• electrically neutral; • non-baryonic;

• with masses in the 1 GeV - 100 TeV range; • cold at the decoupling from primordial plasma; • stable or extremely long-lived;

• they interact with SM particles with cross-sections typical of weak interactions (weak self-interaction are expected as well).

WIMPs became, in the ’80s, the preferred DM candidates because of the predicted relic abundance consistent with the observed DM one. This class of particles is usually split according to their production as “thermal” or “non-thermal” relics. In the first case, the production would have happened in the early Universe in thermal equilibrium conditions, with the decoupling phase or “freeze out” occurring when their interactions could not keep up with the Universe expansion; after the abundance “froze out”, the number of WIMPs per co-moving volume remained constant. The non-thermal relics were not produced in this way, but rather via the decay of other particles. What changes between the two models is the expected relic density. Thus, the interest is usually addressed to the standard freeze-out scenario. Assuming WIMPs of mass mχ one has that for T > mχ they were in thermal

equilibrium; with decreasing temperature, below mχ, the decoupling started as

their abundance began to lower. Finally, when the expansion rate of the Universe became larger than the annihilation rate, the WIMP abundance saturated resulting to be the current one.

(29)

By studying the evolution of WIMP density one finds out that the relic density can be expressed as a function of the annihilation rate:

Ωχh2 = 3· 10−27

cm3s−1

hσavi

. (1.17)

Considering the abundance observed nowadays, the annihilation cross section would be estimated as :

hσavi ∼ 10−25cm3s−1 (1.18)

and, since one hashσvi ∼ α2/8πm2

χ, the particle mass would be in the GeV and TeV

range. This is considered as the main indication that, if a stable particle associated with the electro-weak scale interaction exists, then one can be pretty confident it is dark matter; this is the “WIMP miracle” that justifies all the experimental efforts made in this direction. As already noted, among all the WIMP candidates the most promising one is the neutralino.

Neutralino In the MSSM from the mix of the bino eB, the wino fW3 and the

higgsinos He10, eH20 

, four Majorana fermionic mass eigenstates come out; these are the neutralinos χe 0 1, χe 0 2, χe 0 3 and χe 0

4. In particular, the first is the lightest one and

here is referred simply as χ. As it will be reported in section 1.3.1, the DM search strategies are based on the observation of self-annihilation and elastic scattering with nucleons. The leading channels for neutralino annihilation at low energy, are into fermion-antifermion, gauge boson pairs and final states containing Higgs bosons. On the other hand, the nature of the WIMP interaction with matter can be classified as Spin-Independent (SI) and Spin-Dependent (SD). Considering an SI WIMP-quark interaction, the cross-section might arise from scalar-scalar and vector-vector couplings in the Lagrangian:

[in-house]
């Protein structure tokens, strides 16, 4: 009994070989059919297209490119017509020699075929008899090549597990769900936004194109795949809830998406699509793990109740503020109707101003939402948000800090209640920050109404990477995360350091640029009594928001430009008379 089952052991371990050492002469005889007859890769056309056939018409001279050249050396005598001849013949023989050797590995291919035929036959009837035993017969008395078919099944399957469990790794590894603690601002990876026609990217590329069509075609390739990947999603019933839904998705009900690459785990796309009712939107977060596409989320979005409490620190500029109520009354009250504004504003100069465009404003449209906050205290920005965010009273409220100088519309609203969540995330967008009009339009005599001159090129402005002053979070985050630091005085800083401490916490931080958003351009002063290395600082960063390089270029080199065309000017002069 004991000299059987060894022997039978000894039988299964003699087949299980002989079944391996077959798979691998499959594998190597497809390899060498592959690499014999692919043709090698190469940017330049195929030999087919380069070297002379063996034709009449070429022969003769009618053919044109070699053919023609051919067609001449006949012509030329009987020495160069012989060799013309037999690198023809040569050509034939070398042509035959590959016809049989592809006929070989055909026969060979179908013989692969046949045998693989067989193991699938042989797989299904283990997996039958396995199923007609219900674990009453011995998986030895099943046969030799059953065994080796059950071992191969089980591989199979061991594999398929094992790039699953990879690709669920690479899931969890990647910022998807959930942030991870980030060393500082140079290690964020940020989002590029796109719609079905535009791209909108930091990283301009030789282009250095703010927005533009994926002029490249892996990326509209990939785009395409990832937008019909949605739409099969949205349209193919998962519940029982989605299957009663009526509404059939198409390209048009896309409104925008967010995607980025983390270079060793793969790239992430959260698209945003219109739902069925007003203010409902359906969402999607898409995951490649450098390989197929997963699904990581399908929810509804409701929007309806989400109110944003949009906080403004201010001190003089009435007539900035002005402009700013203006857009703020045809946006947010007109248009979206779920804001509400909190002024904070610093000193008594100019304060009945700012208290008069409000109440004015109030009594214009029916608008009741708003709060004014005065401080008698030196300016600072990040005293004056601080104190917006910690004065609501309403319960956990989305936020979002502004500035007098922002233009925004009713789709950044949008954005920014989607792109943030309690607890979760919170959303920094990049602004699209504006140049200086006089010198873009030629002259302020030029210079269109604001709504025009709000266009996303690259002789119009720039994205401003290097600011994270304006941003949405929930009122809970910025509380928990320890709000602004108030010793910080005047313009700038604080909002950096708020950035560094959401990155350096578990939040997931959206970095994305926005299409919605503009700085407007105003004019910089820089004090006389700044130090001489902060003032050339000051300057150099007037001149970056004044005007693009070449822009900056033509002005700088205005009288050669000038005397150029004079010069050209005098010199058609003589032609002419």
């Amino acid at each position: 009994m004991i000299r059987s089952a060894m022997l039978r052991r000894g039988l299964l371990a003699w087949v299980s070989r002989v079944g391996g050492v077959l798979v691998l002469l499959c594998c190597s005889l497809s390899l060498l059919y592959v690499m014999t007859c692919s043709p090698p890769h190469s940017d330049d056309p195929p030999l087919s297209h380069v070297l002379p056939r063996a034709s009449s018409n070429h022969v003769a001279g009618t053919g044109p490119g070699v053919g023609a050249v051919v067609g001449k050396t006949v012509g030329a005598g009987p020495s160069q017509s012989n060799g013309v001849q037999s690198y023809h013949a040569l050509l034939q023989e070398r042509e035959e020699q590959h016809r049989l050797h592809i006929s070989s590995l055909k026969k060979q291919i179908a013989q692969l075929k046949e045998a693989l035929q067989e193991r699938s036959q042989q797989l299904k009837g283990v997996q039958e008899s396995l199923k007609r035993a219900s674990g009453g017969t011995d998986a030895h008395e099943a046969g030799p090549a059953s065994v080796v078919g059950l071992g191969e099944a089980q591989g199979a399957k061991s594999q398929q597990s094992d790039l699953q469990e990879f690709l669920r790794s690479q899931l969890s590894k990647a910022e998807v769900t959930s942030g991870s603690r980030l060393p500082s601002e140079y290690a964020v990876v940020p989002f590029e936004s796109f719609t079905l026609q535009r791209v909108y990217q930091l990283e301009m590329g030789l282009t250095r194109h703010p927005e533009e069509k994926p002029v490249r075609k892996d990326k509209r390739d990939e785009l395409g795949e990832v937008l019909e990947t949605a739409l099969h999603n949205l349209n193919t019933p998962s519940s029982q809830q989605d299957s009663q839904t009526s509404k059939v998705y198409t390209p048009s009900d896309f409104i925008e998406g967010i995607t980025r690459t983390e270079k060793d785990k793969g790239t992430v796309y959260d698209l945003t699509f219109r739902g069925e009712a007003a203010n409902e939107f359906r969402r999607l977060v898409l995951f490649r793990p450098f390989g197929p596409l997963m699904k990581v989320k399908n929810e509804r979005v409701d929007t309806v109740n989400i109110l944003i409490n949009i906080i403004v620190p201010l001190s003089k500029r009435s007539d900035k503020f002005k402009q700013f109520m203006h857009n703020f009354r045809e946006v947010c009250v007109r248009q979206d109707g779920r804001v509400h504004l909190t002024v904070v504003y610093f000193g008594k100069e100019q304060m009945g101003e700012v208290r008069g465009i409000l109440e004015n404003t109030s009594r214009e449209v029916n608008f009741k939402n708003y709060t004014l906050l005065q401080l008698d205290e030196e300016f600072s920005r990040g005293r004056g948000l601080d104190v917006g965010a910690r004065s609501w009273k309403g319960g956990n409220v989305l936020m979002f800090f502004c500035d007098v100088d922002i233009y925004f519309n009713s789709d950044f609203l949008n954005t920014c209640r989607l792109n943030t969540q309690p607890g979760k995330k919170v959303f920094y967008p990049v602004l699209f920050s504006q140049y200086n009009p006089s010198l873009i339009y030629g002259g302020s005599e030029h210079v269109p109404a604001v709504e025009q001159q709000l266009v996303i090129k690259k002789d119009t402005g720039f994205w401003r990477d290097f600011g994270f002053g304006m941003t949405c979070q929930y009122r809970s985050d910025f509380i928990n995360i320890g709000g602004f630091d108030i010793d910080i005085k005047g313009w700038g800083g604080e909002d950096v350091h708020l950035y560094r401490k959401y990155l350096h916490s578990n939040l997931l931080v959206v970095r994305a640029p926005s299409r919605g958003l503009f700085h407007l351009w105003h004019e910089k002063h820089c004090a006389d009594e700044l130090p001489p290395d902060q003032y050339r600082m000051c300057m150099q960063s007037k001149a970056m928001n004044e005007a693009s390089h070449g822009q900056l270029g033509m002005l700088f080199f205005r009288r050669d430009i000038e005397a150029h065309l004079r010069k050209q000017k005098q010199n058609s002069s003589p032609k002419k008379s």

LSI ∝ aSqχχ¯¯ qq+ a V

qχγ¯ µχ¯qγµq (1.19)

where aq is the WIMP-quark coupling. The presence of these couplings depends on

the particle physics model underlying the WIMP candidate.

In particular, here we are dealing with neutralinos, which are theorized to be Majorana particles; thus the vector coupling vanishes [46] and the Lagrangian becomes simply:

Lscalar = aqχχ¯ qq.¯ (1.20)

The Feynman diagrams for SI neutralino interactions are shown in figure 1.12. Considering only the scalar contribution, the WIMP-nucleons scattering cross-section is: σW N = 4m2 n π f 2 p,n (1.21)

where mn is the reduced mass of the nucleon and fp,n indicates the coupling

constant to protons and neutrons. Extending this result to a nucleus of mass A and Z protons, one has:

σ = 4m 2 n π (Zfp+ (A− Z) fn) 2 (1.22)

(30)

Figure 1.12: Feynman diagrams for neutrino-quark elastic scattering interactions. Here is shown the SI case; however the corresponding SD interaction provides the exchange of an Higgs boson instead of the Z gauge boson.

which is just the sum of the Eq.1.21over all the nucleons. Under the approximation that fp ≈ fn the Eq.1.22 reads:

σ = 4m

2 n

π A

2f2 (1.23)

where is highlighted the dependence of the spin-independent contribution to the number of nucleons A. In order to generalize the discussion, the contribution to the cross-section (in case of a Dirac particle) of the WIMP-quark vector coupling is shown. Interestingly, the sea quarks and gluons do not contribute to the vector current, unlike valence quarks. Thus the cross-section reads:

σ = µ

2 NBN2

64π (1.24)

with BN ≡ aVu (A + Z) + aVd (2A− Z) and µN = mχmN/(mχ+ mN).

In the most general case, the SI differential cross-section is given by:  dσW N dER  SI = 2mN πv2  [Zfp+ (A − Z)fn]2 + B 2 N 256  F2(ER) (1.25)

where ER is the recoil energy of the nucleus after the scattering and F2(ER) is the

nuclear form factor for coherent interactions. With the same assumption made for Eq.1.23, Eq.1.25 becomes:

 dσW N dER  SI = 2mNA 2(fp)2 πv2 F 2(E R) (1.26)

The contribution to the SD part of the WIMP-nucleus scattering cross-section arises instead from the coupling with the quark axial current (axial-vector interaction) ¯